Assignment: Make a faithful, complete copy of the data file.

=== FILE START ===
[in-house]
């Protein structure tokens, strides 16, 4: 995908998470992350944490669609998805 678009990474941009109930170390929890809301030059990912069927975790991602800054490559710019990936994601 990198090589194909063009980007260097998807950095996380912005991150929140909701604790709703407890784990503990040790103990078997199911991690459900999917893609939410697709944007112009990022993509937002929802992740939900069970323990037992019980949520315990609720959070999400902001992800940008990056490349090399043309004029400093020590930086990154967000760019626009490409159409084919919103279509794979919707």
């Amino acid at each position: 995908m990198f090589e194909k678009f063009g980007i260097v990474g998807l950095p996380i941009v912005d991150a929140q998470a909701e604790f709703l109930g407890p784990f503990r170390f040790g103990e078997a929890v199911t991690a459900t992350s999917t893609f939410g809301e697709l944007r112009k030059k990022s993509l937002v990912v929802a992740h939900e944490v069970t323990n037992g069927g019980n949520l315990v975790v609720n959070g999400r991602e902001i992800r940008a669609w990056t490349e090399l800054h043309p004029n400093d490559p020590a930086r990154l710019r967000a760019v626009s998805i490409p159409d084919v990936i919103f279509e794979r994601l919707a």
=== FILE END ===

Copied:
[in-house]
């Protein structure tokens, strides 16, 4: 995908998470992350944490669609998805 678009990474941009109930170390929890809301030059990912069927975790991602800054490559710019990936994601 990198090589194909063009980007260097998807950095996380912005991150929140909701604790709703407890784990503990040790103990078997199911991690459900999917893609939410697709944007112009990022993509937002929802992740939900069970323990037992019980949520315990609720959070999400902001992800940008990056490349090399043309004029400093020590930086990154967000760019626009490409159409084919919103279509794979919707």
């Amino acid at each position: 995908m990198f090589e194909k678009f063009g980007i260097v990474g998807l950095p996380i941009v912005d991150a929140q998470a909701e604790f709703l109930g407890p784990f503990r170390f040790g103990e078997a929890v199911t991690a459900t992350s999917t893609f939410g809301e697709l944007r112009k030059k990022s993509l937002v990912v929802a992740h939900e944490v069970t323990n037992g069927g019980n949520l315990v975790v609720n959070g999400r991602e902001i992800r940008a669609w990056t490349e090399l800054h043309p004029n400093d490559p020590a930086r990154l710019r967000a760019v626009s998805i490409p159409d084919v990936i919103f279509e794979r994601l919707a």